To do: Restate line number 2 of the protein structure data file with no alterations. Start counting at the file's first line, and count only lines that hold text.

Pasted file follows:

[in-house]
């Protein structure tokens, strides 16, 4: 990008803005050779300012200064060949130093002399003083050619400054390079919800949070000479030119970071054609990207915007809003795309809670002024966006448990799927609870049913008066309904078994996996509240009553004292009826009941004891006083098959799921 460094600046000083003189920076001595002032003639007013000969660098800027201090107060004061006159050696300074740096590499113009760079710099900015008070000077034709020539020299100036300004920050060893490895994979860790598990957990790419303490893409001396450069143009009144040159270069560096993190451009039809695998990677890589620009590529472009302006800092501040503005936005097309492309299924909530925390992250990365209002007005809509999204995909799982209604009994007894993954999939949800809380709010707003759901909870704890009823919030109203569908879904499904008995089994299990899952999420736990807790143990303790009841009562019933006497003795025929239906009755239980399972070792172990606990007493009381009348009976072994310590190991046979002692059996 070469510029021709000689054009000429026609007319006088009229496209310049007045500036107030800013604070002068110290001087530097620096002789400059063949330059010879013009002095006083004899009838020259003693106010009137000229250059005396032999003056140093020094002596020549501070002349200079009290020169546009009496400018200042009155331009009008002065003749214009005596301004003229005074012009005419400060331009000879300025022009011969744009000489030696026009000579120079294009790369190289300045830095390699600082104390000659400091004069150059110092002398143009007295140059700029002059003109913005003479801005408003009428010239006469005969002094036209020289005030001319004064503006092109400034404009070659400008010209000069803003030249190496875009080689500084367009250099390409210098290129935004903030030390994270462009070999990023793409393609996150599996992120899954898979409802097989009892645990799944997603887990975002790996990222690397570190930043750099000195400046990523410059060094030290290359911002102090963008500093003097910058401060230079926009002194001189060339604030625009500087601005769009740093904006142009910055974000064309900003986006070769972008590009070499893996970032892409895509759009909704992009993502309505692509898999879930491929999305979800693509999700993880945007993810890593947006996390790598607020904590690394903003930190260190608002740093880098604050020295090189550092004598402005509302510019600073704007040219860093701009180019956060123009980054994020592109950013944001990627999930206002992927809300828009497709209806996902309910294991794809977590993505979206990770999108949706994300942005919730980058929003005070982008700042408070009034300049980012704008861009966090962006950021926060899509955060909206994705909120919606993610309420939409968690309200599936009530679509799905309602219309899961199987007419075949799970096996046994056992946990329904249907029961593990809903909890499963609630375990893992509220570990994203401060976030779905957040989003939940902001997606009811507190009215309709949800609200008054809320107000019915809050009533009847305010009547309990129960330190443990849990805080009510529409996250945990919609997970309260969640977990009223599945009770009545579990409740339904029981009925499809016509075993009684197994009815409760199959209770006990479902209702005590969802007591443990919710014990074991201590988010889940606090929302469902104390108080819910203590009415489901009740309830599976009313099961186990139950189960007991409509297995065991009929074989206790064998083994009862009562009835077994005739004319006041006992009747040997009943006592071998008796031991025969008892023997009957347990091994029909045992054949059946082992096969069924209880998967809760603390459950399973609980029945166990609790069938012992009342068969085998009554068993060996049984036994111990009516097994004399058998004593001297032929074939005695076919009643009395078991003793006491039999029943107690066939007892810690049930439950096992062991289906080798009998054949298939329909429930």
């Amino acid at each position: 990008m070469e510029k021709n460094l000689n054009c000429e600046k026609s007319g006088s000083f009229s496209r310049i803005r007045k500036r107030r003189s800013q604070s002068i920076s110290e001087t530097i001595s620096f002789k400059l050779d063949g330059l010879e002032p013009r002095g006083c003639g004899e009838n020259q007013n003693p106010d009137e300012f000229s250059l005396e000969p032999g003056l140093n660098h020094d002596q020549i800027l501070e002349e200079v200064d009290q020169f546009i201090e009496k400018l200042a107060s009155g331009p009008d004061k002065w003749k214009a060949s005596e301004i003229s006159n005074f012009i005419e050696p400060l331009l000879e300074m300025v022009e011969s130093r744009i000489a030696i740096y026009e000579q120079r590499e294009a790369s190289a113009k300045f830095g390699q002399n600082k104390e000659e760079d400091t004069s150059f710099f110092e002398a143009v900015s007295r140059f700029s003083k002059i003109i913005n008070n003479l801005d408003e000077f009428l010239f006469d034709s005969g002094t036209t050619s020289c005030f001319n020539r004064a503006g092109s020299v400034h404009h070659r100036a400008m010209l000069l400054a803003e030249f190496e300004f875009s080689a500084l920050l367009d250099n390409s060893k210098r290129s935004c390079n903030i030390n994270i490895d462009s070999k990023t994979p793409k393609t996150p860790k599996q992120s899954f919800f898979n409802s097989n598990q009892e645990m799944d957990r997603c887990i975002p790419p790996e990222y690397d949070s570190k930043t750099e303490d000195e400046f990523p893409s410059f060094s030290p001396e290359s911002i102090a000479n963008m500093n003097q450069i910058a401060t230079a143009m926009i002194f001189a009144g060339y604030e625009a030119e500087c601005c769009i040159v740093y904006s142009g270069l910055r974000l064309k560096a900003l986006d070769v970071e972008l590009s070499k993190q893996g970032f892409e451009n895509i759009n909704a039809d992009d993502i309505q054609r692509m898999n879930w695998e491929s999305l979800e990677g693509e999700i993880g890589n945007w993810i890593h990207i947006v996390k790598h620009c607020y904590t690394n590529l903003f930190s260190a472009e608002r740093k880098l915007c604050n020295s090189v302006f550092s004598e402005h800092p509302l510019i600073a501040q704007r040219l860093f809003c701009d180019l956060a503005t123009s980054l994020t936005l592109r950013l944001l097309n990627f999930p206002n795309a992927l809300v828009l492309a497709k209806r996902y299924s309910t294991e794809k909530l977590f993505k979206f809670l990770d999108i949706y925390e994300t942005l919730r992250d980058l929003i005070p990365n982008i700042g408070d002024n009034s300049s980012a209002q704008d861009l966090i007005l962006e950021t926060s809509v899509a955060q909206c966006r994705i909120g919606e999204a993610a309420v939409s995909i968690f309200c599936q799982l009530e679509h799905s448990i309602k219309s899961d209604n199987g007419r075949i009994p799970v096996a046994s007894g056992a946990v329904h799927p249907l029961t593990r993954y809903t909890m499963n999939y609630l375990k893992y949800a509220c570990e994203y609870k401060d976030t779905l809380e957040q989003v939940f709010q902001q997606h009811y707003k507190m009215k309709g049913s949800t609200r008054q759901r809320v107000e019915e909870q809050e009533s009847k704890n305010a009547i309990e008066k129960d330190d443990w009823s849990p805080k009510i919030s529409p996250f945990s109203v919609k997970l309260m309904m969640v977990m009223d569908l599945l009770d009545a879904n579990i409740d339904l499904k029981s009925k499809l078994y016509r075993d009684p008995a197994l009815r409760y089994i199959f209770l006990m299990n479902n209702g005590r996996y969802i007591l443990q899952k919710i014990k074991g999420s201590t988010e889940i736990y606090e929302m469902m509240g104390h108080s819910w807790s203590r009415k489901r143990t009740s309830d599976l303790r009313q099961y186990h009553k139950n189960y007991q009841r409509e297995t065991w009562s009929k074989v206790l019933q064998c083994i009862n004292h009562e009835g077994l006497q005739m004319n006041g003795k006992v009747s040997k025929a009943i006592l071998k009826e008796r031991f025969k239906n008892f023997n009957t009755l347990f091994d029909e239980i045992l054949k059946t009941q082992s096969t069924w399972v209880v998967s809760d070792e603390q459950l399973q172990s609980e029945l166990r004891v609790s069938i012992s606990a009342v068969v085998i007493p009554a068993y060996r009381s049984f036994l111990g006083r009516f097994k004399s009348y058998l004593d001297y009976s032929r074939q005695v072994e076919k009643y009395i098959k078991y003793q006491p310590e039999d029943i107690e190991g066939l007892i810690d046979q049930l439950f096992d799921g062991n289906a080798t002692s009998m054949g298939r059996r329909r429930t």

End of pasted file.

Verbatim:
């Protein structure tokens, strides 16, 4: 990008803005050779300012200064060949130093002399003083050619400054390079919800949070000479030119970071054609990207915007809003795309809670002024966006448990799927609870049913008066309904078994996996509240009553004292009826009941004891006083098959799921 460094600046000083003189920076001595002032003639007013000969660098800027201090107060004061006159050696300074740096590499113009760079710099900015008070000077034709020539020299100036300004920050060893490895994979860790598990957990790419303490893409001396450069143009009144040159270069560096993190451009039809695998990677890589620009590529472009302006800092501040503005936005097309492309299924909530925390992250990365209002007005809509999204995909799982209604009994007894993954999939949800809380709010707003759901909870704890009823919030109203569908879904499904008995089994299990899952999420736990807790143990303790009841009562019933006497003795025929239906009755239980399972070792172990606990007493009381009348009976072994310590190991046979002692059996 070469510029021709000689054009000429026609007319006088009229496209310049007045500036107030800013604070002068110290001087530097620096002789400059063949330059010879013009002095006083004899009838020259003693106010009137000229250059005396032999003056140093020094002596020549501070002349200079009290020169546009009496400018200042009155331009009008002065003749214009005596301004003229005074012009005419400060331009000879300025022009011969744009000489030696026009000579120079294009790369190289300045830095390699600082104390000659400091004069150059110092002398143009007295140059700029002059003109913005003479801005408003009428010239006469005969002094036209020289005030001319004064503006092109400034404009070659400008010209000069803003030249190496875009080689500084367009250099390409210098290129935004903030030390994270462009070999990023793409393609996150599996992120899954898979409802097989009892645990799944997603887990975002790996990222690397570190930043750099000195400046990523410059060094030290290359911002102090963008500093003097910058401060230079926009002194001189060339604030625009500087601005769009740093904006142009910055974000064309900003986006070769972008590009070499893996970032892409895509759009909704992009993502309505692509898999879930491929999305979800693509999700993880945007993810890593947006996390790598607020904590690394903003930190260190608002740093880098604050020295090189550092004598402005509302510019600073704007040219860093701009180019956060123009980054994020592109950013944001990627999930206002992927809300828009497709209806996902309910294991794809977590993505979206990770999108949706994300942005919730980058929003005070982008700042408070009034300049980012704008861009966090962006950021926060899509955060909206994705909120919606993610309420939409968690309200599936009530679509799905309602219309899961199987007419075949799970096996046994056992946990329904249907029961593990809903909890499963609630375990893992509220570990994203401060976030779905957040989003939940902001997606009811507190009215309709949800609200008054809320107000019915809050009533009847305010009547309990129960330190443990849990805080009510529409996250945990919609997970309260969640977990009223599945009770009545579990409740339904029981009925499809016509075993009684197994009815409760199959209770006990479902209702005590969802007591443990919710014990074991201590988010889940606090929302469902104390108080819910203590009415489901009740309830599976009313099961186990139950189960007991409509297995065991009929074989206790064998083994009862009562009835077994005739004319006041006992009747040997009943006592071998008796031991025969008892023997009957347990091994029909045992054949059946082992096969069924209880998967809760603390459950399973609980029945166990609790069938012992009342068969085998009554068993060996049984036994111990009516097994004399058998004593001297032929074939005695076919009643009395078991003793006491039999029943107690066939007892810690049930439950096992062991289906080798009998054949298939329909429930």